Summary: The last in a series on the life of Joseph, this three-point expository sermon reveals that Joseph is finally remembered, rewarded, and reconciled. Lots of application and illustrations.

Joseph: Hope for Troubled Times (4)

Scott Bayles, pastor

Blooming Grove Christian Church: 6/8/2014

ILL. A husband noticed that his wife was under a lot of pressure lately and she called him at work to tell him she was having a bad day, so he decided to do something he’d never done before. He arrives home from work one day, wearing a suit and tie, smelling of cologne and cradling a bouquet of flowers in one arm and a box of chocolates in the other. He rings the doorbell and stands with open arms, grinning ear to ear. His wife opens the door, takes one look at him standing there and starts crying. In between her sobs she says, “Oh, I can’t believe it! Michael’s been throwing up; the dishwasher just broke; your parents are coming to visit this weekend and to top it all off, you come home drunk!”

Perhaps you can relate. These past few weeks we’ve been looking at the life of Joseph. And so far Joseph’s life has been a whole string of bad days—one right after the other. Growing up in his father’s house, he was picked on a put down by his older brothers. His dreams of them someday bowing down to him got him thrown into a pit and sold like a possession to Pharaoh’s Captain of the Guard. When Joseph stood firm in his convictions and rejected her advances, the Captain’s wife got him thrown into prison. While there, he worked hard and helped others who shared his cell. But they didn’t bother to return the favor. The good news is—we’re finally getting to the good news.

If you’ve been struggle through a string of bad days yourself, there is hope in sight. There’s a light at the end of the tunnel. And Joseph is just about to see it. Joseph’s struggles and sorrow finally start coming to an end when Joseph is remembered.


You may remember from last Sunday, before the cup-bearer is release from prison, Joseph pleads with him, “Please remember me…” (Genesis 40:14 NLT). But the cupbearer did just the opposite. The Bible says, “The head cupbearer never gave Joseph another thought; he forgot all about him” (Genesis 40:23 MSG).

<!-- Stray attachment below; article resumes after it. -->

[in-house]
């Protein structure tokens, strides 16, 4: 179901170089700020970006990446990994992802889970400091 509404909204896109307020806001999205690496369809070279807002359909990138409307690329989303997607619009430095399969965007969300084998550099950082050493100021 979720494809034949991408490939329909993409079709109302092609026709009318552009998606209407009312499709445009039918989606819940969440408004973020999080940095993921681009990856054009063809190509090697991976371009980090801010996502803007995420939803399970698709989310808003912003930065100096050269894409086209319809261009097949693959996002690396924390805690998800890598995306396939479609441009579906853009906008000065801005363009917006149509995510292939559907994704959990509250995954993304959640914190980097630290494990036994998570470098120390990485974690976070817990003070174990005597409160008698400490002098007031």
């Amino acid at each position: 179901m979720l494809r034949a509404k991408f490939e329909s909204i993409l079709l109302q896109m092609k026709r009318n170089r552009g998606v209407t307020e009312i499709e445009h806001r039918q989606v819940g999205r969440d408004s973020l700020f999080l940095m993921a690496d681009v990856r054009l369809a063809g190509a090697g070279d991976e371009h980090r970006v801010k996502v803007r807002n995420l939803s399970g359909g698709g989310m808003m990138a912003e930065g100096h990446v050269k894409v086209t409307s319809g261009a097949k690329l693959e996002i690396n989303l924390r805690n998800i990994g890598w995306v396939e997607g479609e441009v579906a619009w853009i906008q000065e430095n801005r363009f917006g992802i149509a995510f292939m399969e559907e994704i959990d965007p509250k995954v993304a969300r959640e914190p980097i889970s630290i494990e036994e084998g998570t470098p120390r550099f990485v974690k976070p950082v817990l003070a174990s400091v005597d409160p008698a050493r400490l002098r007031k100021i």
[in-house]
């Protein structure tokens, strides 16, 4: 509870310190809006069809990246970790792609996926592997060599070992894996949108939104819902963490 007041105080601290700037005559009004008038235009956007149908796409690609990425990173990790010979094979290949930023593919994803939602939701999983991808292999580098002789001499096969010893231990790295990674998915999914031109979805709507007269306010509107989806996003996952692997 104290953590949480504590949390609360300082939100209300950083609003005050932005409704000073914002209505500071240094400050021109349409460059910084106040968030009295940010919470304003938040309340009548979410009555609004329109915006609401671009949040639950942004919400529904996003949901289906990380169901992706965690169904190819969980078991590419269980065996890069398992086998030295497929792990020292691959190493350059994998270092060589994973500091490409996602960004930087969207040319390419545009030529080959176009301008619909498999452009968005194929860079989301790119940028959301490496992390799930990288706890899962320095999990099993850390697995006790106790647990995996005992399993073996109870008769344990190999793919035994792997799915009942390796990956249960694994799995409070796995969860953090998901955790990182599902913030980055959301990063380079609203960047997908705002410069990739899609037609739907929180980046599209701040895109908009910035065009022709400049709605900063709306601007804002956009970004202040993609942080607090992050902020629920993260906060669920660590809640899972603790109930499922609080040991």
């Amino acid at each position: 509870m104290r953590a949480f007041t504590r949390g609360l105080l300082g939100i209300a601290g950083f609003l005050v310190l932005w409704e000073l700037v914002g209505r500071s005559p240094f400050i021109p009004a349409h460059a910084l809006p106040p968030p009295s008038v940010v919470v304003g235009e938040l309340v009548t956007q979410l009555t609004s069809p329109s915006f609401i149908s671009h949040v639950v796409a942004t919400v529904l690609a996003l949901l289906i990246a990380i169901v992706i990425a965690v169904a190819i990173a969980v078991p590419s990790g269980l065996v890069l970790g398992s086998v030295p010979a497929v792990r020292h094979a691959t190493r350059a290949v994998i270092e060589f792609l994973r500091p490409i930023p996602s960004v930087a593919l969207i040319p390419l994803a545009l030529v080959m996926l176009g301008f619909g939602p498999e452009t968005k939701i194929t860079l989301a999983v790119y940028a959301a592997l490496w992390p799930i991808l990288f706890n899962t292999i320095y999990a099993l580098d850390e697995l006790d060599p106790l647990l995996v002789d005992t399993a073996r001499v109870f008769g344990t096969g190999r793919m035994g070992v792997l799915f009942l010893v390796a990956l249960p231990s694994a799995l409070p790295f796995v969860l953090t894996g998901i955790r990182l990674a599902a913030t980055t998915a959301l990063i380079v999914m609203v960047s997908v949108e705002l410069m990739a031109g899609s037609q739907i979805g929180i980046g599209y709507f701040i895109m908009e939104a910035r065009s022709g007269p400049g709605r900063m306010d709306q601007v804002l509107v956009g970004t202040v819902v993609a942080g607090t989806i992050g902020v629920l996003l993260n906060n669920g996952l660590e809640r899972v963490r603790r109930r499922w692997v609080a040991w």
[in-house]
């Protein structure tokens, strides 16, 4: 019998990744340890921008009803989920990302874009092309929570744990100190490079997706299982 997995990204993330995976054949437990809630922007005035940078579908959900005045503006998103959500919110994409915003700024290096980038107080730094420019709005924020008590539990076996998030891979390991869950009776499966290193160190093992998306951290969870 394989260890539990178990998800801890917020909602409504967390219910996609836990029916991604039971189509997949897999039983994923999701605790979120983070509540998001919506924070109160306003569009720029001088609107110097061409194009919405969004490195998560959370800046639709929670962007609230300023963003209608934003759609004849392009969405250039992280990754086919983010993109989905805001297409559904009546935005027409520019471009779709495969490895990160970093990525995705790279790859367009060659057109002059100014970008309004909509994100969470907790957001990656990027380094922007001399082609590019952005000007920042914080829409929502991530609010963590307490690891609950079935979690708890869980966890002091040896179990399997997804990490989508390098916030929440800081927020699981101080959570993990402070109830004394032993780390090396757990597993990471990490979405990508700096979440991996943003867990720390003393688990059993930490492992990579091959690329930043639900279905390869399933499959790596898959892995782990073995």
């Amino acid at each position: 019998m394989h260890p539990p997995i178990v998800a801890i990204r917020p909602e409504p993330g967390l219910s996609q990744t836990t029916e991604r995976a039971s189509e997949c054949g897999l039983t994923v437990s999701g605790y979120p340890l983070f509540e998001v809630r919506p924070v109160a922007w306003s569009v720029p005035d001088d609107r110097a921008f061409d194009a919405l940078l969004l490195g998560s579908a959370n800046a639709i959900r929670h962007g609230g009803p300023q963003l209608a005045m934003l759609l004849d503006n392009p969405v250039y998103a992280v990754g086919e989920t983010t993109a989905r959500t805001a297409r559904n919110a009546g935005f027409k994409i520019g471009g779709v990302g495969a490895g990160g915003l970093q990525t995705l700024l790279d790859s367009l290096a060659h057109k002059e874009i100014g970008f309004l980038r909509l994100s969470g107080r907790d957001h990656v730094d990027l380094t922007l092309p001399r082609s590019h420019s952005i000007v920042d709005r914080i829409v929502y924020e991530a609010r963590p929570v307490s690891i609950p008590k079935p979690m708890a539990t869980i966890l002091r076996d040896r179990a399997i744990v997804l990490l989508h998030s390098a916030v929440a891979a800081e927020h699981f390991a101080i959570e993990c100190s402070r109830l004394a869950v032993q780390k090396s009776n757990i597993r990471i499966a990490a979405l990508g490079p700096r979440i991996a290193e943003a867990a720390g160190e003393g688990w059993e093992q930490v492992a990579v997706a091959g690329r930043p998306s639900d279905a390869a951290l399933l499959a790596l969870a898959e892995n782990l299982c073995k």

So for two years Joseph remained in prison, waiting to be remembered. Even though the cupbearer forgot about Joseph, God didn’t. God had a plan for him. God remembered him. And God got him out.

At just the right time, God sent a pair of unsettling dreams to Pharaoh. First, seven cows came up out of the Nile, all shimmering with health, and grazed on the marsh grass. Then seven other cows, all skin and bones, came up out of the river after them and ate the seven healthy cows, like zombie cattle. Suddenly, Pharaoh woke up realized he was dreaming, rolled over and went back to sleep. Then he dreamed seven ears of grain, full-bodied and lush, grew out of a single stalk. Then seven more ears grew up, but these were thin and dried out. The thin ears supplanted the full, healthy ears and again Pharaoh woke up. The next morning Pharaoh was still disturbed by his dreams. He called for all the magicians and wise men of Egypt, but no one could tell him what the dreams meant.

But when the cupbearer heard what all the buzz was about, he went immediately to Pharaoh and said, “Today I remember my sin! Some time ago when you were angry with a couple of us and put me and the chief baker in jail in the castle of the captain of the guard, the chief baker and I each had a dream one night. We told the dreams to a young Hebrew fellow there who was a slave of the captain of the guard, and he told us what our dreams meant. And everything happened just as he said” (Genesis 41:9-13 TLB). At once, Pharaoh sent for Joseph. A team of royal attendants released him from his cell, trimmed his hair, shaved his beard, outfitted him in the finest clothes, and rushed him into Pharaoh’s presence.

Do you know what it’s like to feel forgotten? I forgot my daughter once. Before I left for the office one day, Ashley asked me if I could pick Sarai up from school at 3:00. I agreed and merrily went on my way, never giving the request another thought. 3:00 rolled around and I was still sitting at my desk, my fingers busy at the keyboard. At 3:15 Ashley got a call from the school: “Did you forget something?” Ashley called me. I panicked. Ashley panicked. I slammed my laptop shut and rushed out the door. Ashley beat me there. When we got home, you know what Sarai’s first words were? “You forgot me.”

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